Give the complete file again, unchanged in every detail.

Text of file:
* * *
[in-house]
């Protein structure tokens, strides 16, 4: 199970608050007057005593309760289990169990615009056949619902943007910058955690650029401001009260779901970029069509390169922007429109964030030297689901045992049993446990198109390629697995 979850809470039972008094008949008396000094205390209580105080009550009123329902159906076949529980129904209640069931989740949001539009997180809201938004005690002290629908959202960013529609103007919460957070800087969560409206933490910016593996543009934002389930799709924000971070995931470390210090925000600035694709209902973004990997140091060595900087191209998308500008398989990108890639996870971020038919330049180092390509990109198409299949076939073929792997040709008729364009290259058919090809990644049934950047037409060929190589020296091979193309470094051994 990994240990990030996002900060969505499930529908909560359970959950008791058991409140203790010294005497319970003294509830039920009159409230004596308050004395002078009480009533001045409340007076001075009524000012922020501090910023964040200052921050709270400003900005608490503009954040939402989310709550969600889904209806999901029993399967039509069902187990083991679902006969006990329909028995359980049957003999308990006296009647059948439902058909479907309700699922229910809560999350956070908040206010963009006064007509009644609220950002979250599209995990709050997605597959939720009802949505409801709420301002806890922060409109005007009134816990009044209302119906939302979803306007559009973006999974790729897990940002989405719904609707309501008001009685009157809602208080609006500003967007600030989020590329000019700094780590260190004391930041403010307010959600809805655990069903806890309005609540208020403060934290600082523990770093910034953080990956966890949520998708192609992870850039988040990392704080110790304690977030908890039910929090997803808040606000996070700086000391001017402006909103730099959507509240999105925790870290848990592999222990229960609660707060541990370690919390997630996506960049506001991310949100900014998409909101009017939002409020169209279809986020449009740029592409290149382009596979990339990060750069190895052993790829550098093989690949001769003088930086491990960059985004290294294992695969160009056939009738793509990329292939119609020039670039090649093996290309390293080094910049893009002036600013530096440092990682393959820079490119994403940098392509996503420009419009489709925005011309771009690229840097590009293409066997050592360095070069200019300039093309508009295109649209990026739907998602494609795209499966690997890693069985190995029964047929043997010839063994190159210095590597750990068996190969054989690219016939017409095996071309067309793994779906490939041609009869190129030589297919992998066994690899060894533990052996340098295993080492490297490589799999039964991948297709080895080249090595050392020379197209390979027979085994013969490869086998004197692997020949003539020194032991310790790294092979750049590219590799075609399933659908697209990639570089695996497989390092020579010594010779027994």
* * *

[in-house]
């Protein structure tokens, strides 16, 4: 199970608050007057005593309760289990169990615009056949619902943007910058955690650029401001009260779901970029069509390169922007429109964030030297689901045992049993446990198109390629697995 979850809470039972008094008949008396000094205390209580105080009550009123329902159906076949529980129904209640069931989740949001539009997180809201938004005690002290629908959202960013529609103007919460957070800087969560409206933490910016593996543009934002389930799709924000971070995931470390210090925000600035694709209902973004990997140091060595900087191209998308500008398989990108890639996870971020038919330049180092390509990109198409299949076939073929792997040709008729364009290259058919090809990644049934950047037409060929190589020296091979193309470094051994 990994240990990030996002900060969505499930529908909560359970959950008791058991409140203790010294005497319970003294509830039920009159409230004596308050004395002078009480009533001045409340007076001075009524000012922020501090910023964040200052921050709270400003900005608490503009954040939402989310709550969600889904209806999901029993399967039509069902187990083991679902006969006990329909028995359980049957003999308990006296009647059948439902058909479907309700699922229910809560999350956070908040206010963009006064007509009644609220950002979250599209995990709050997605597959939720009802949505409801709420301002806890922060409109005007009134816990009044209302119906939302979803306007559009973006999974790729897990940002989405719904609707309501008001009685009157809602208080609006500003967007600030989020590329000019700094780590260190004391930041403010307010959600809805655990069903806890309005609540208020403060934290600082523990770093910034953080990956966890949520998708192609992870850039988040990392704080110790304690977030908890039910929090997803808040606000996070700086000391001017402006909103730099959507509240999105925790870290848990592999222990229960609660707060541990370690919390997630996506960049506001991310949100900014998409909101009017939002409020169209279809986020449009740029592409290149382009596979990339990060750069190895052993790829550098093989690949001769003088930086491990960059985004290294294992695969160009056939009738793509990329292939119609020039670039090649093996290309390293080094910049893009002036600013530096440092990682393959820079490119994403940098392509996503420009419009489709925005011309771009690229840097590009293409066997050592360095070069200019300039093309508009295109649209990026739907998602494609795209499966690997890693069985190995029964047929043997010839063994190159210095590597750990068996190969054989690219016939017409095996071309067309793994779906490939041609009869190129030589297919992998066994690899060894533990052996340098295993080492490297490589799999039964991948297709080895080249090595050392020379197209390979027979085994013969490869086998004197692997020949003539020194032991310790790294092979750049590219590799075609399933659908697209990639570089695996497989390092020579010594010779027994």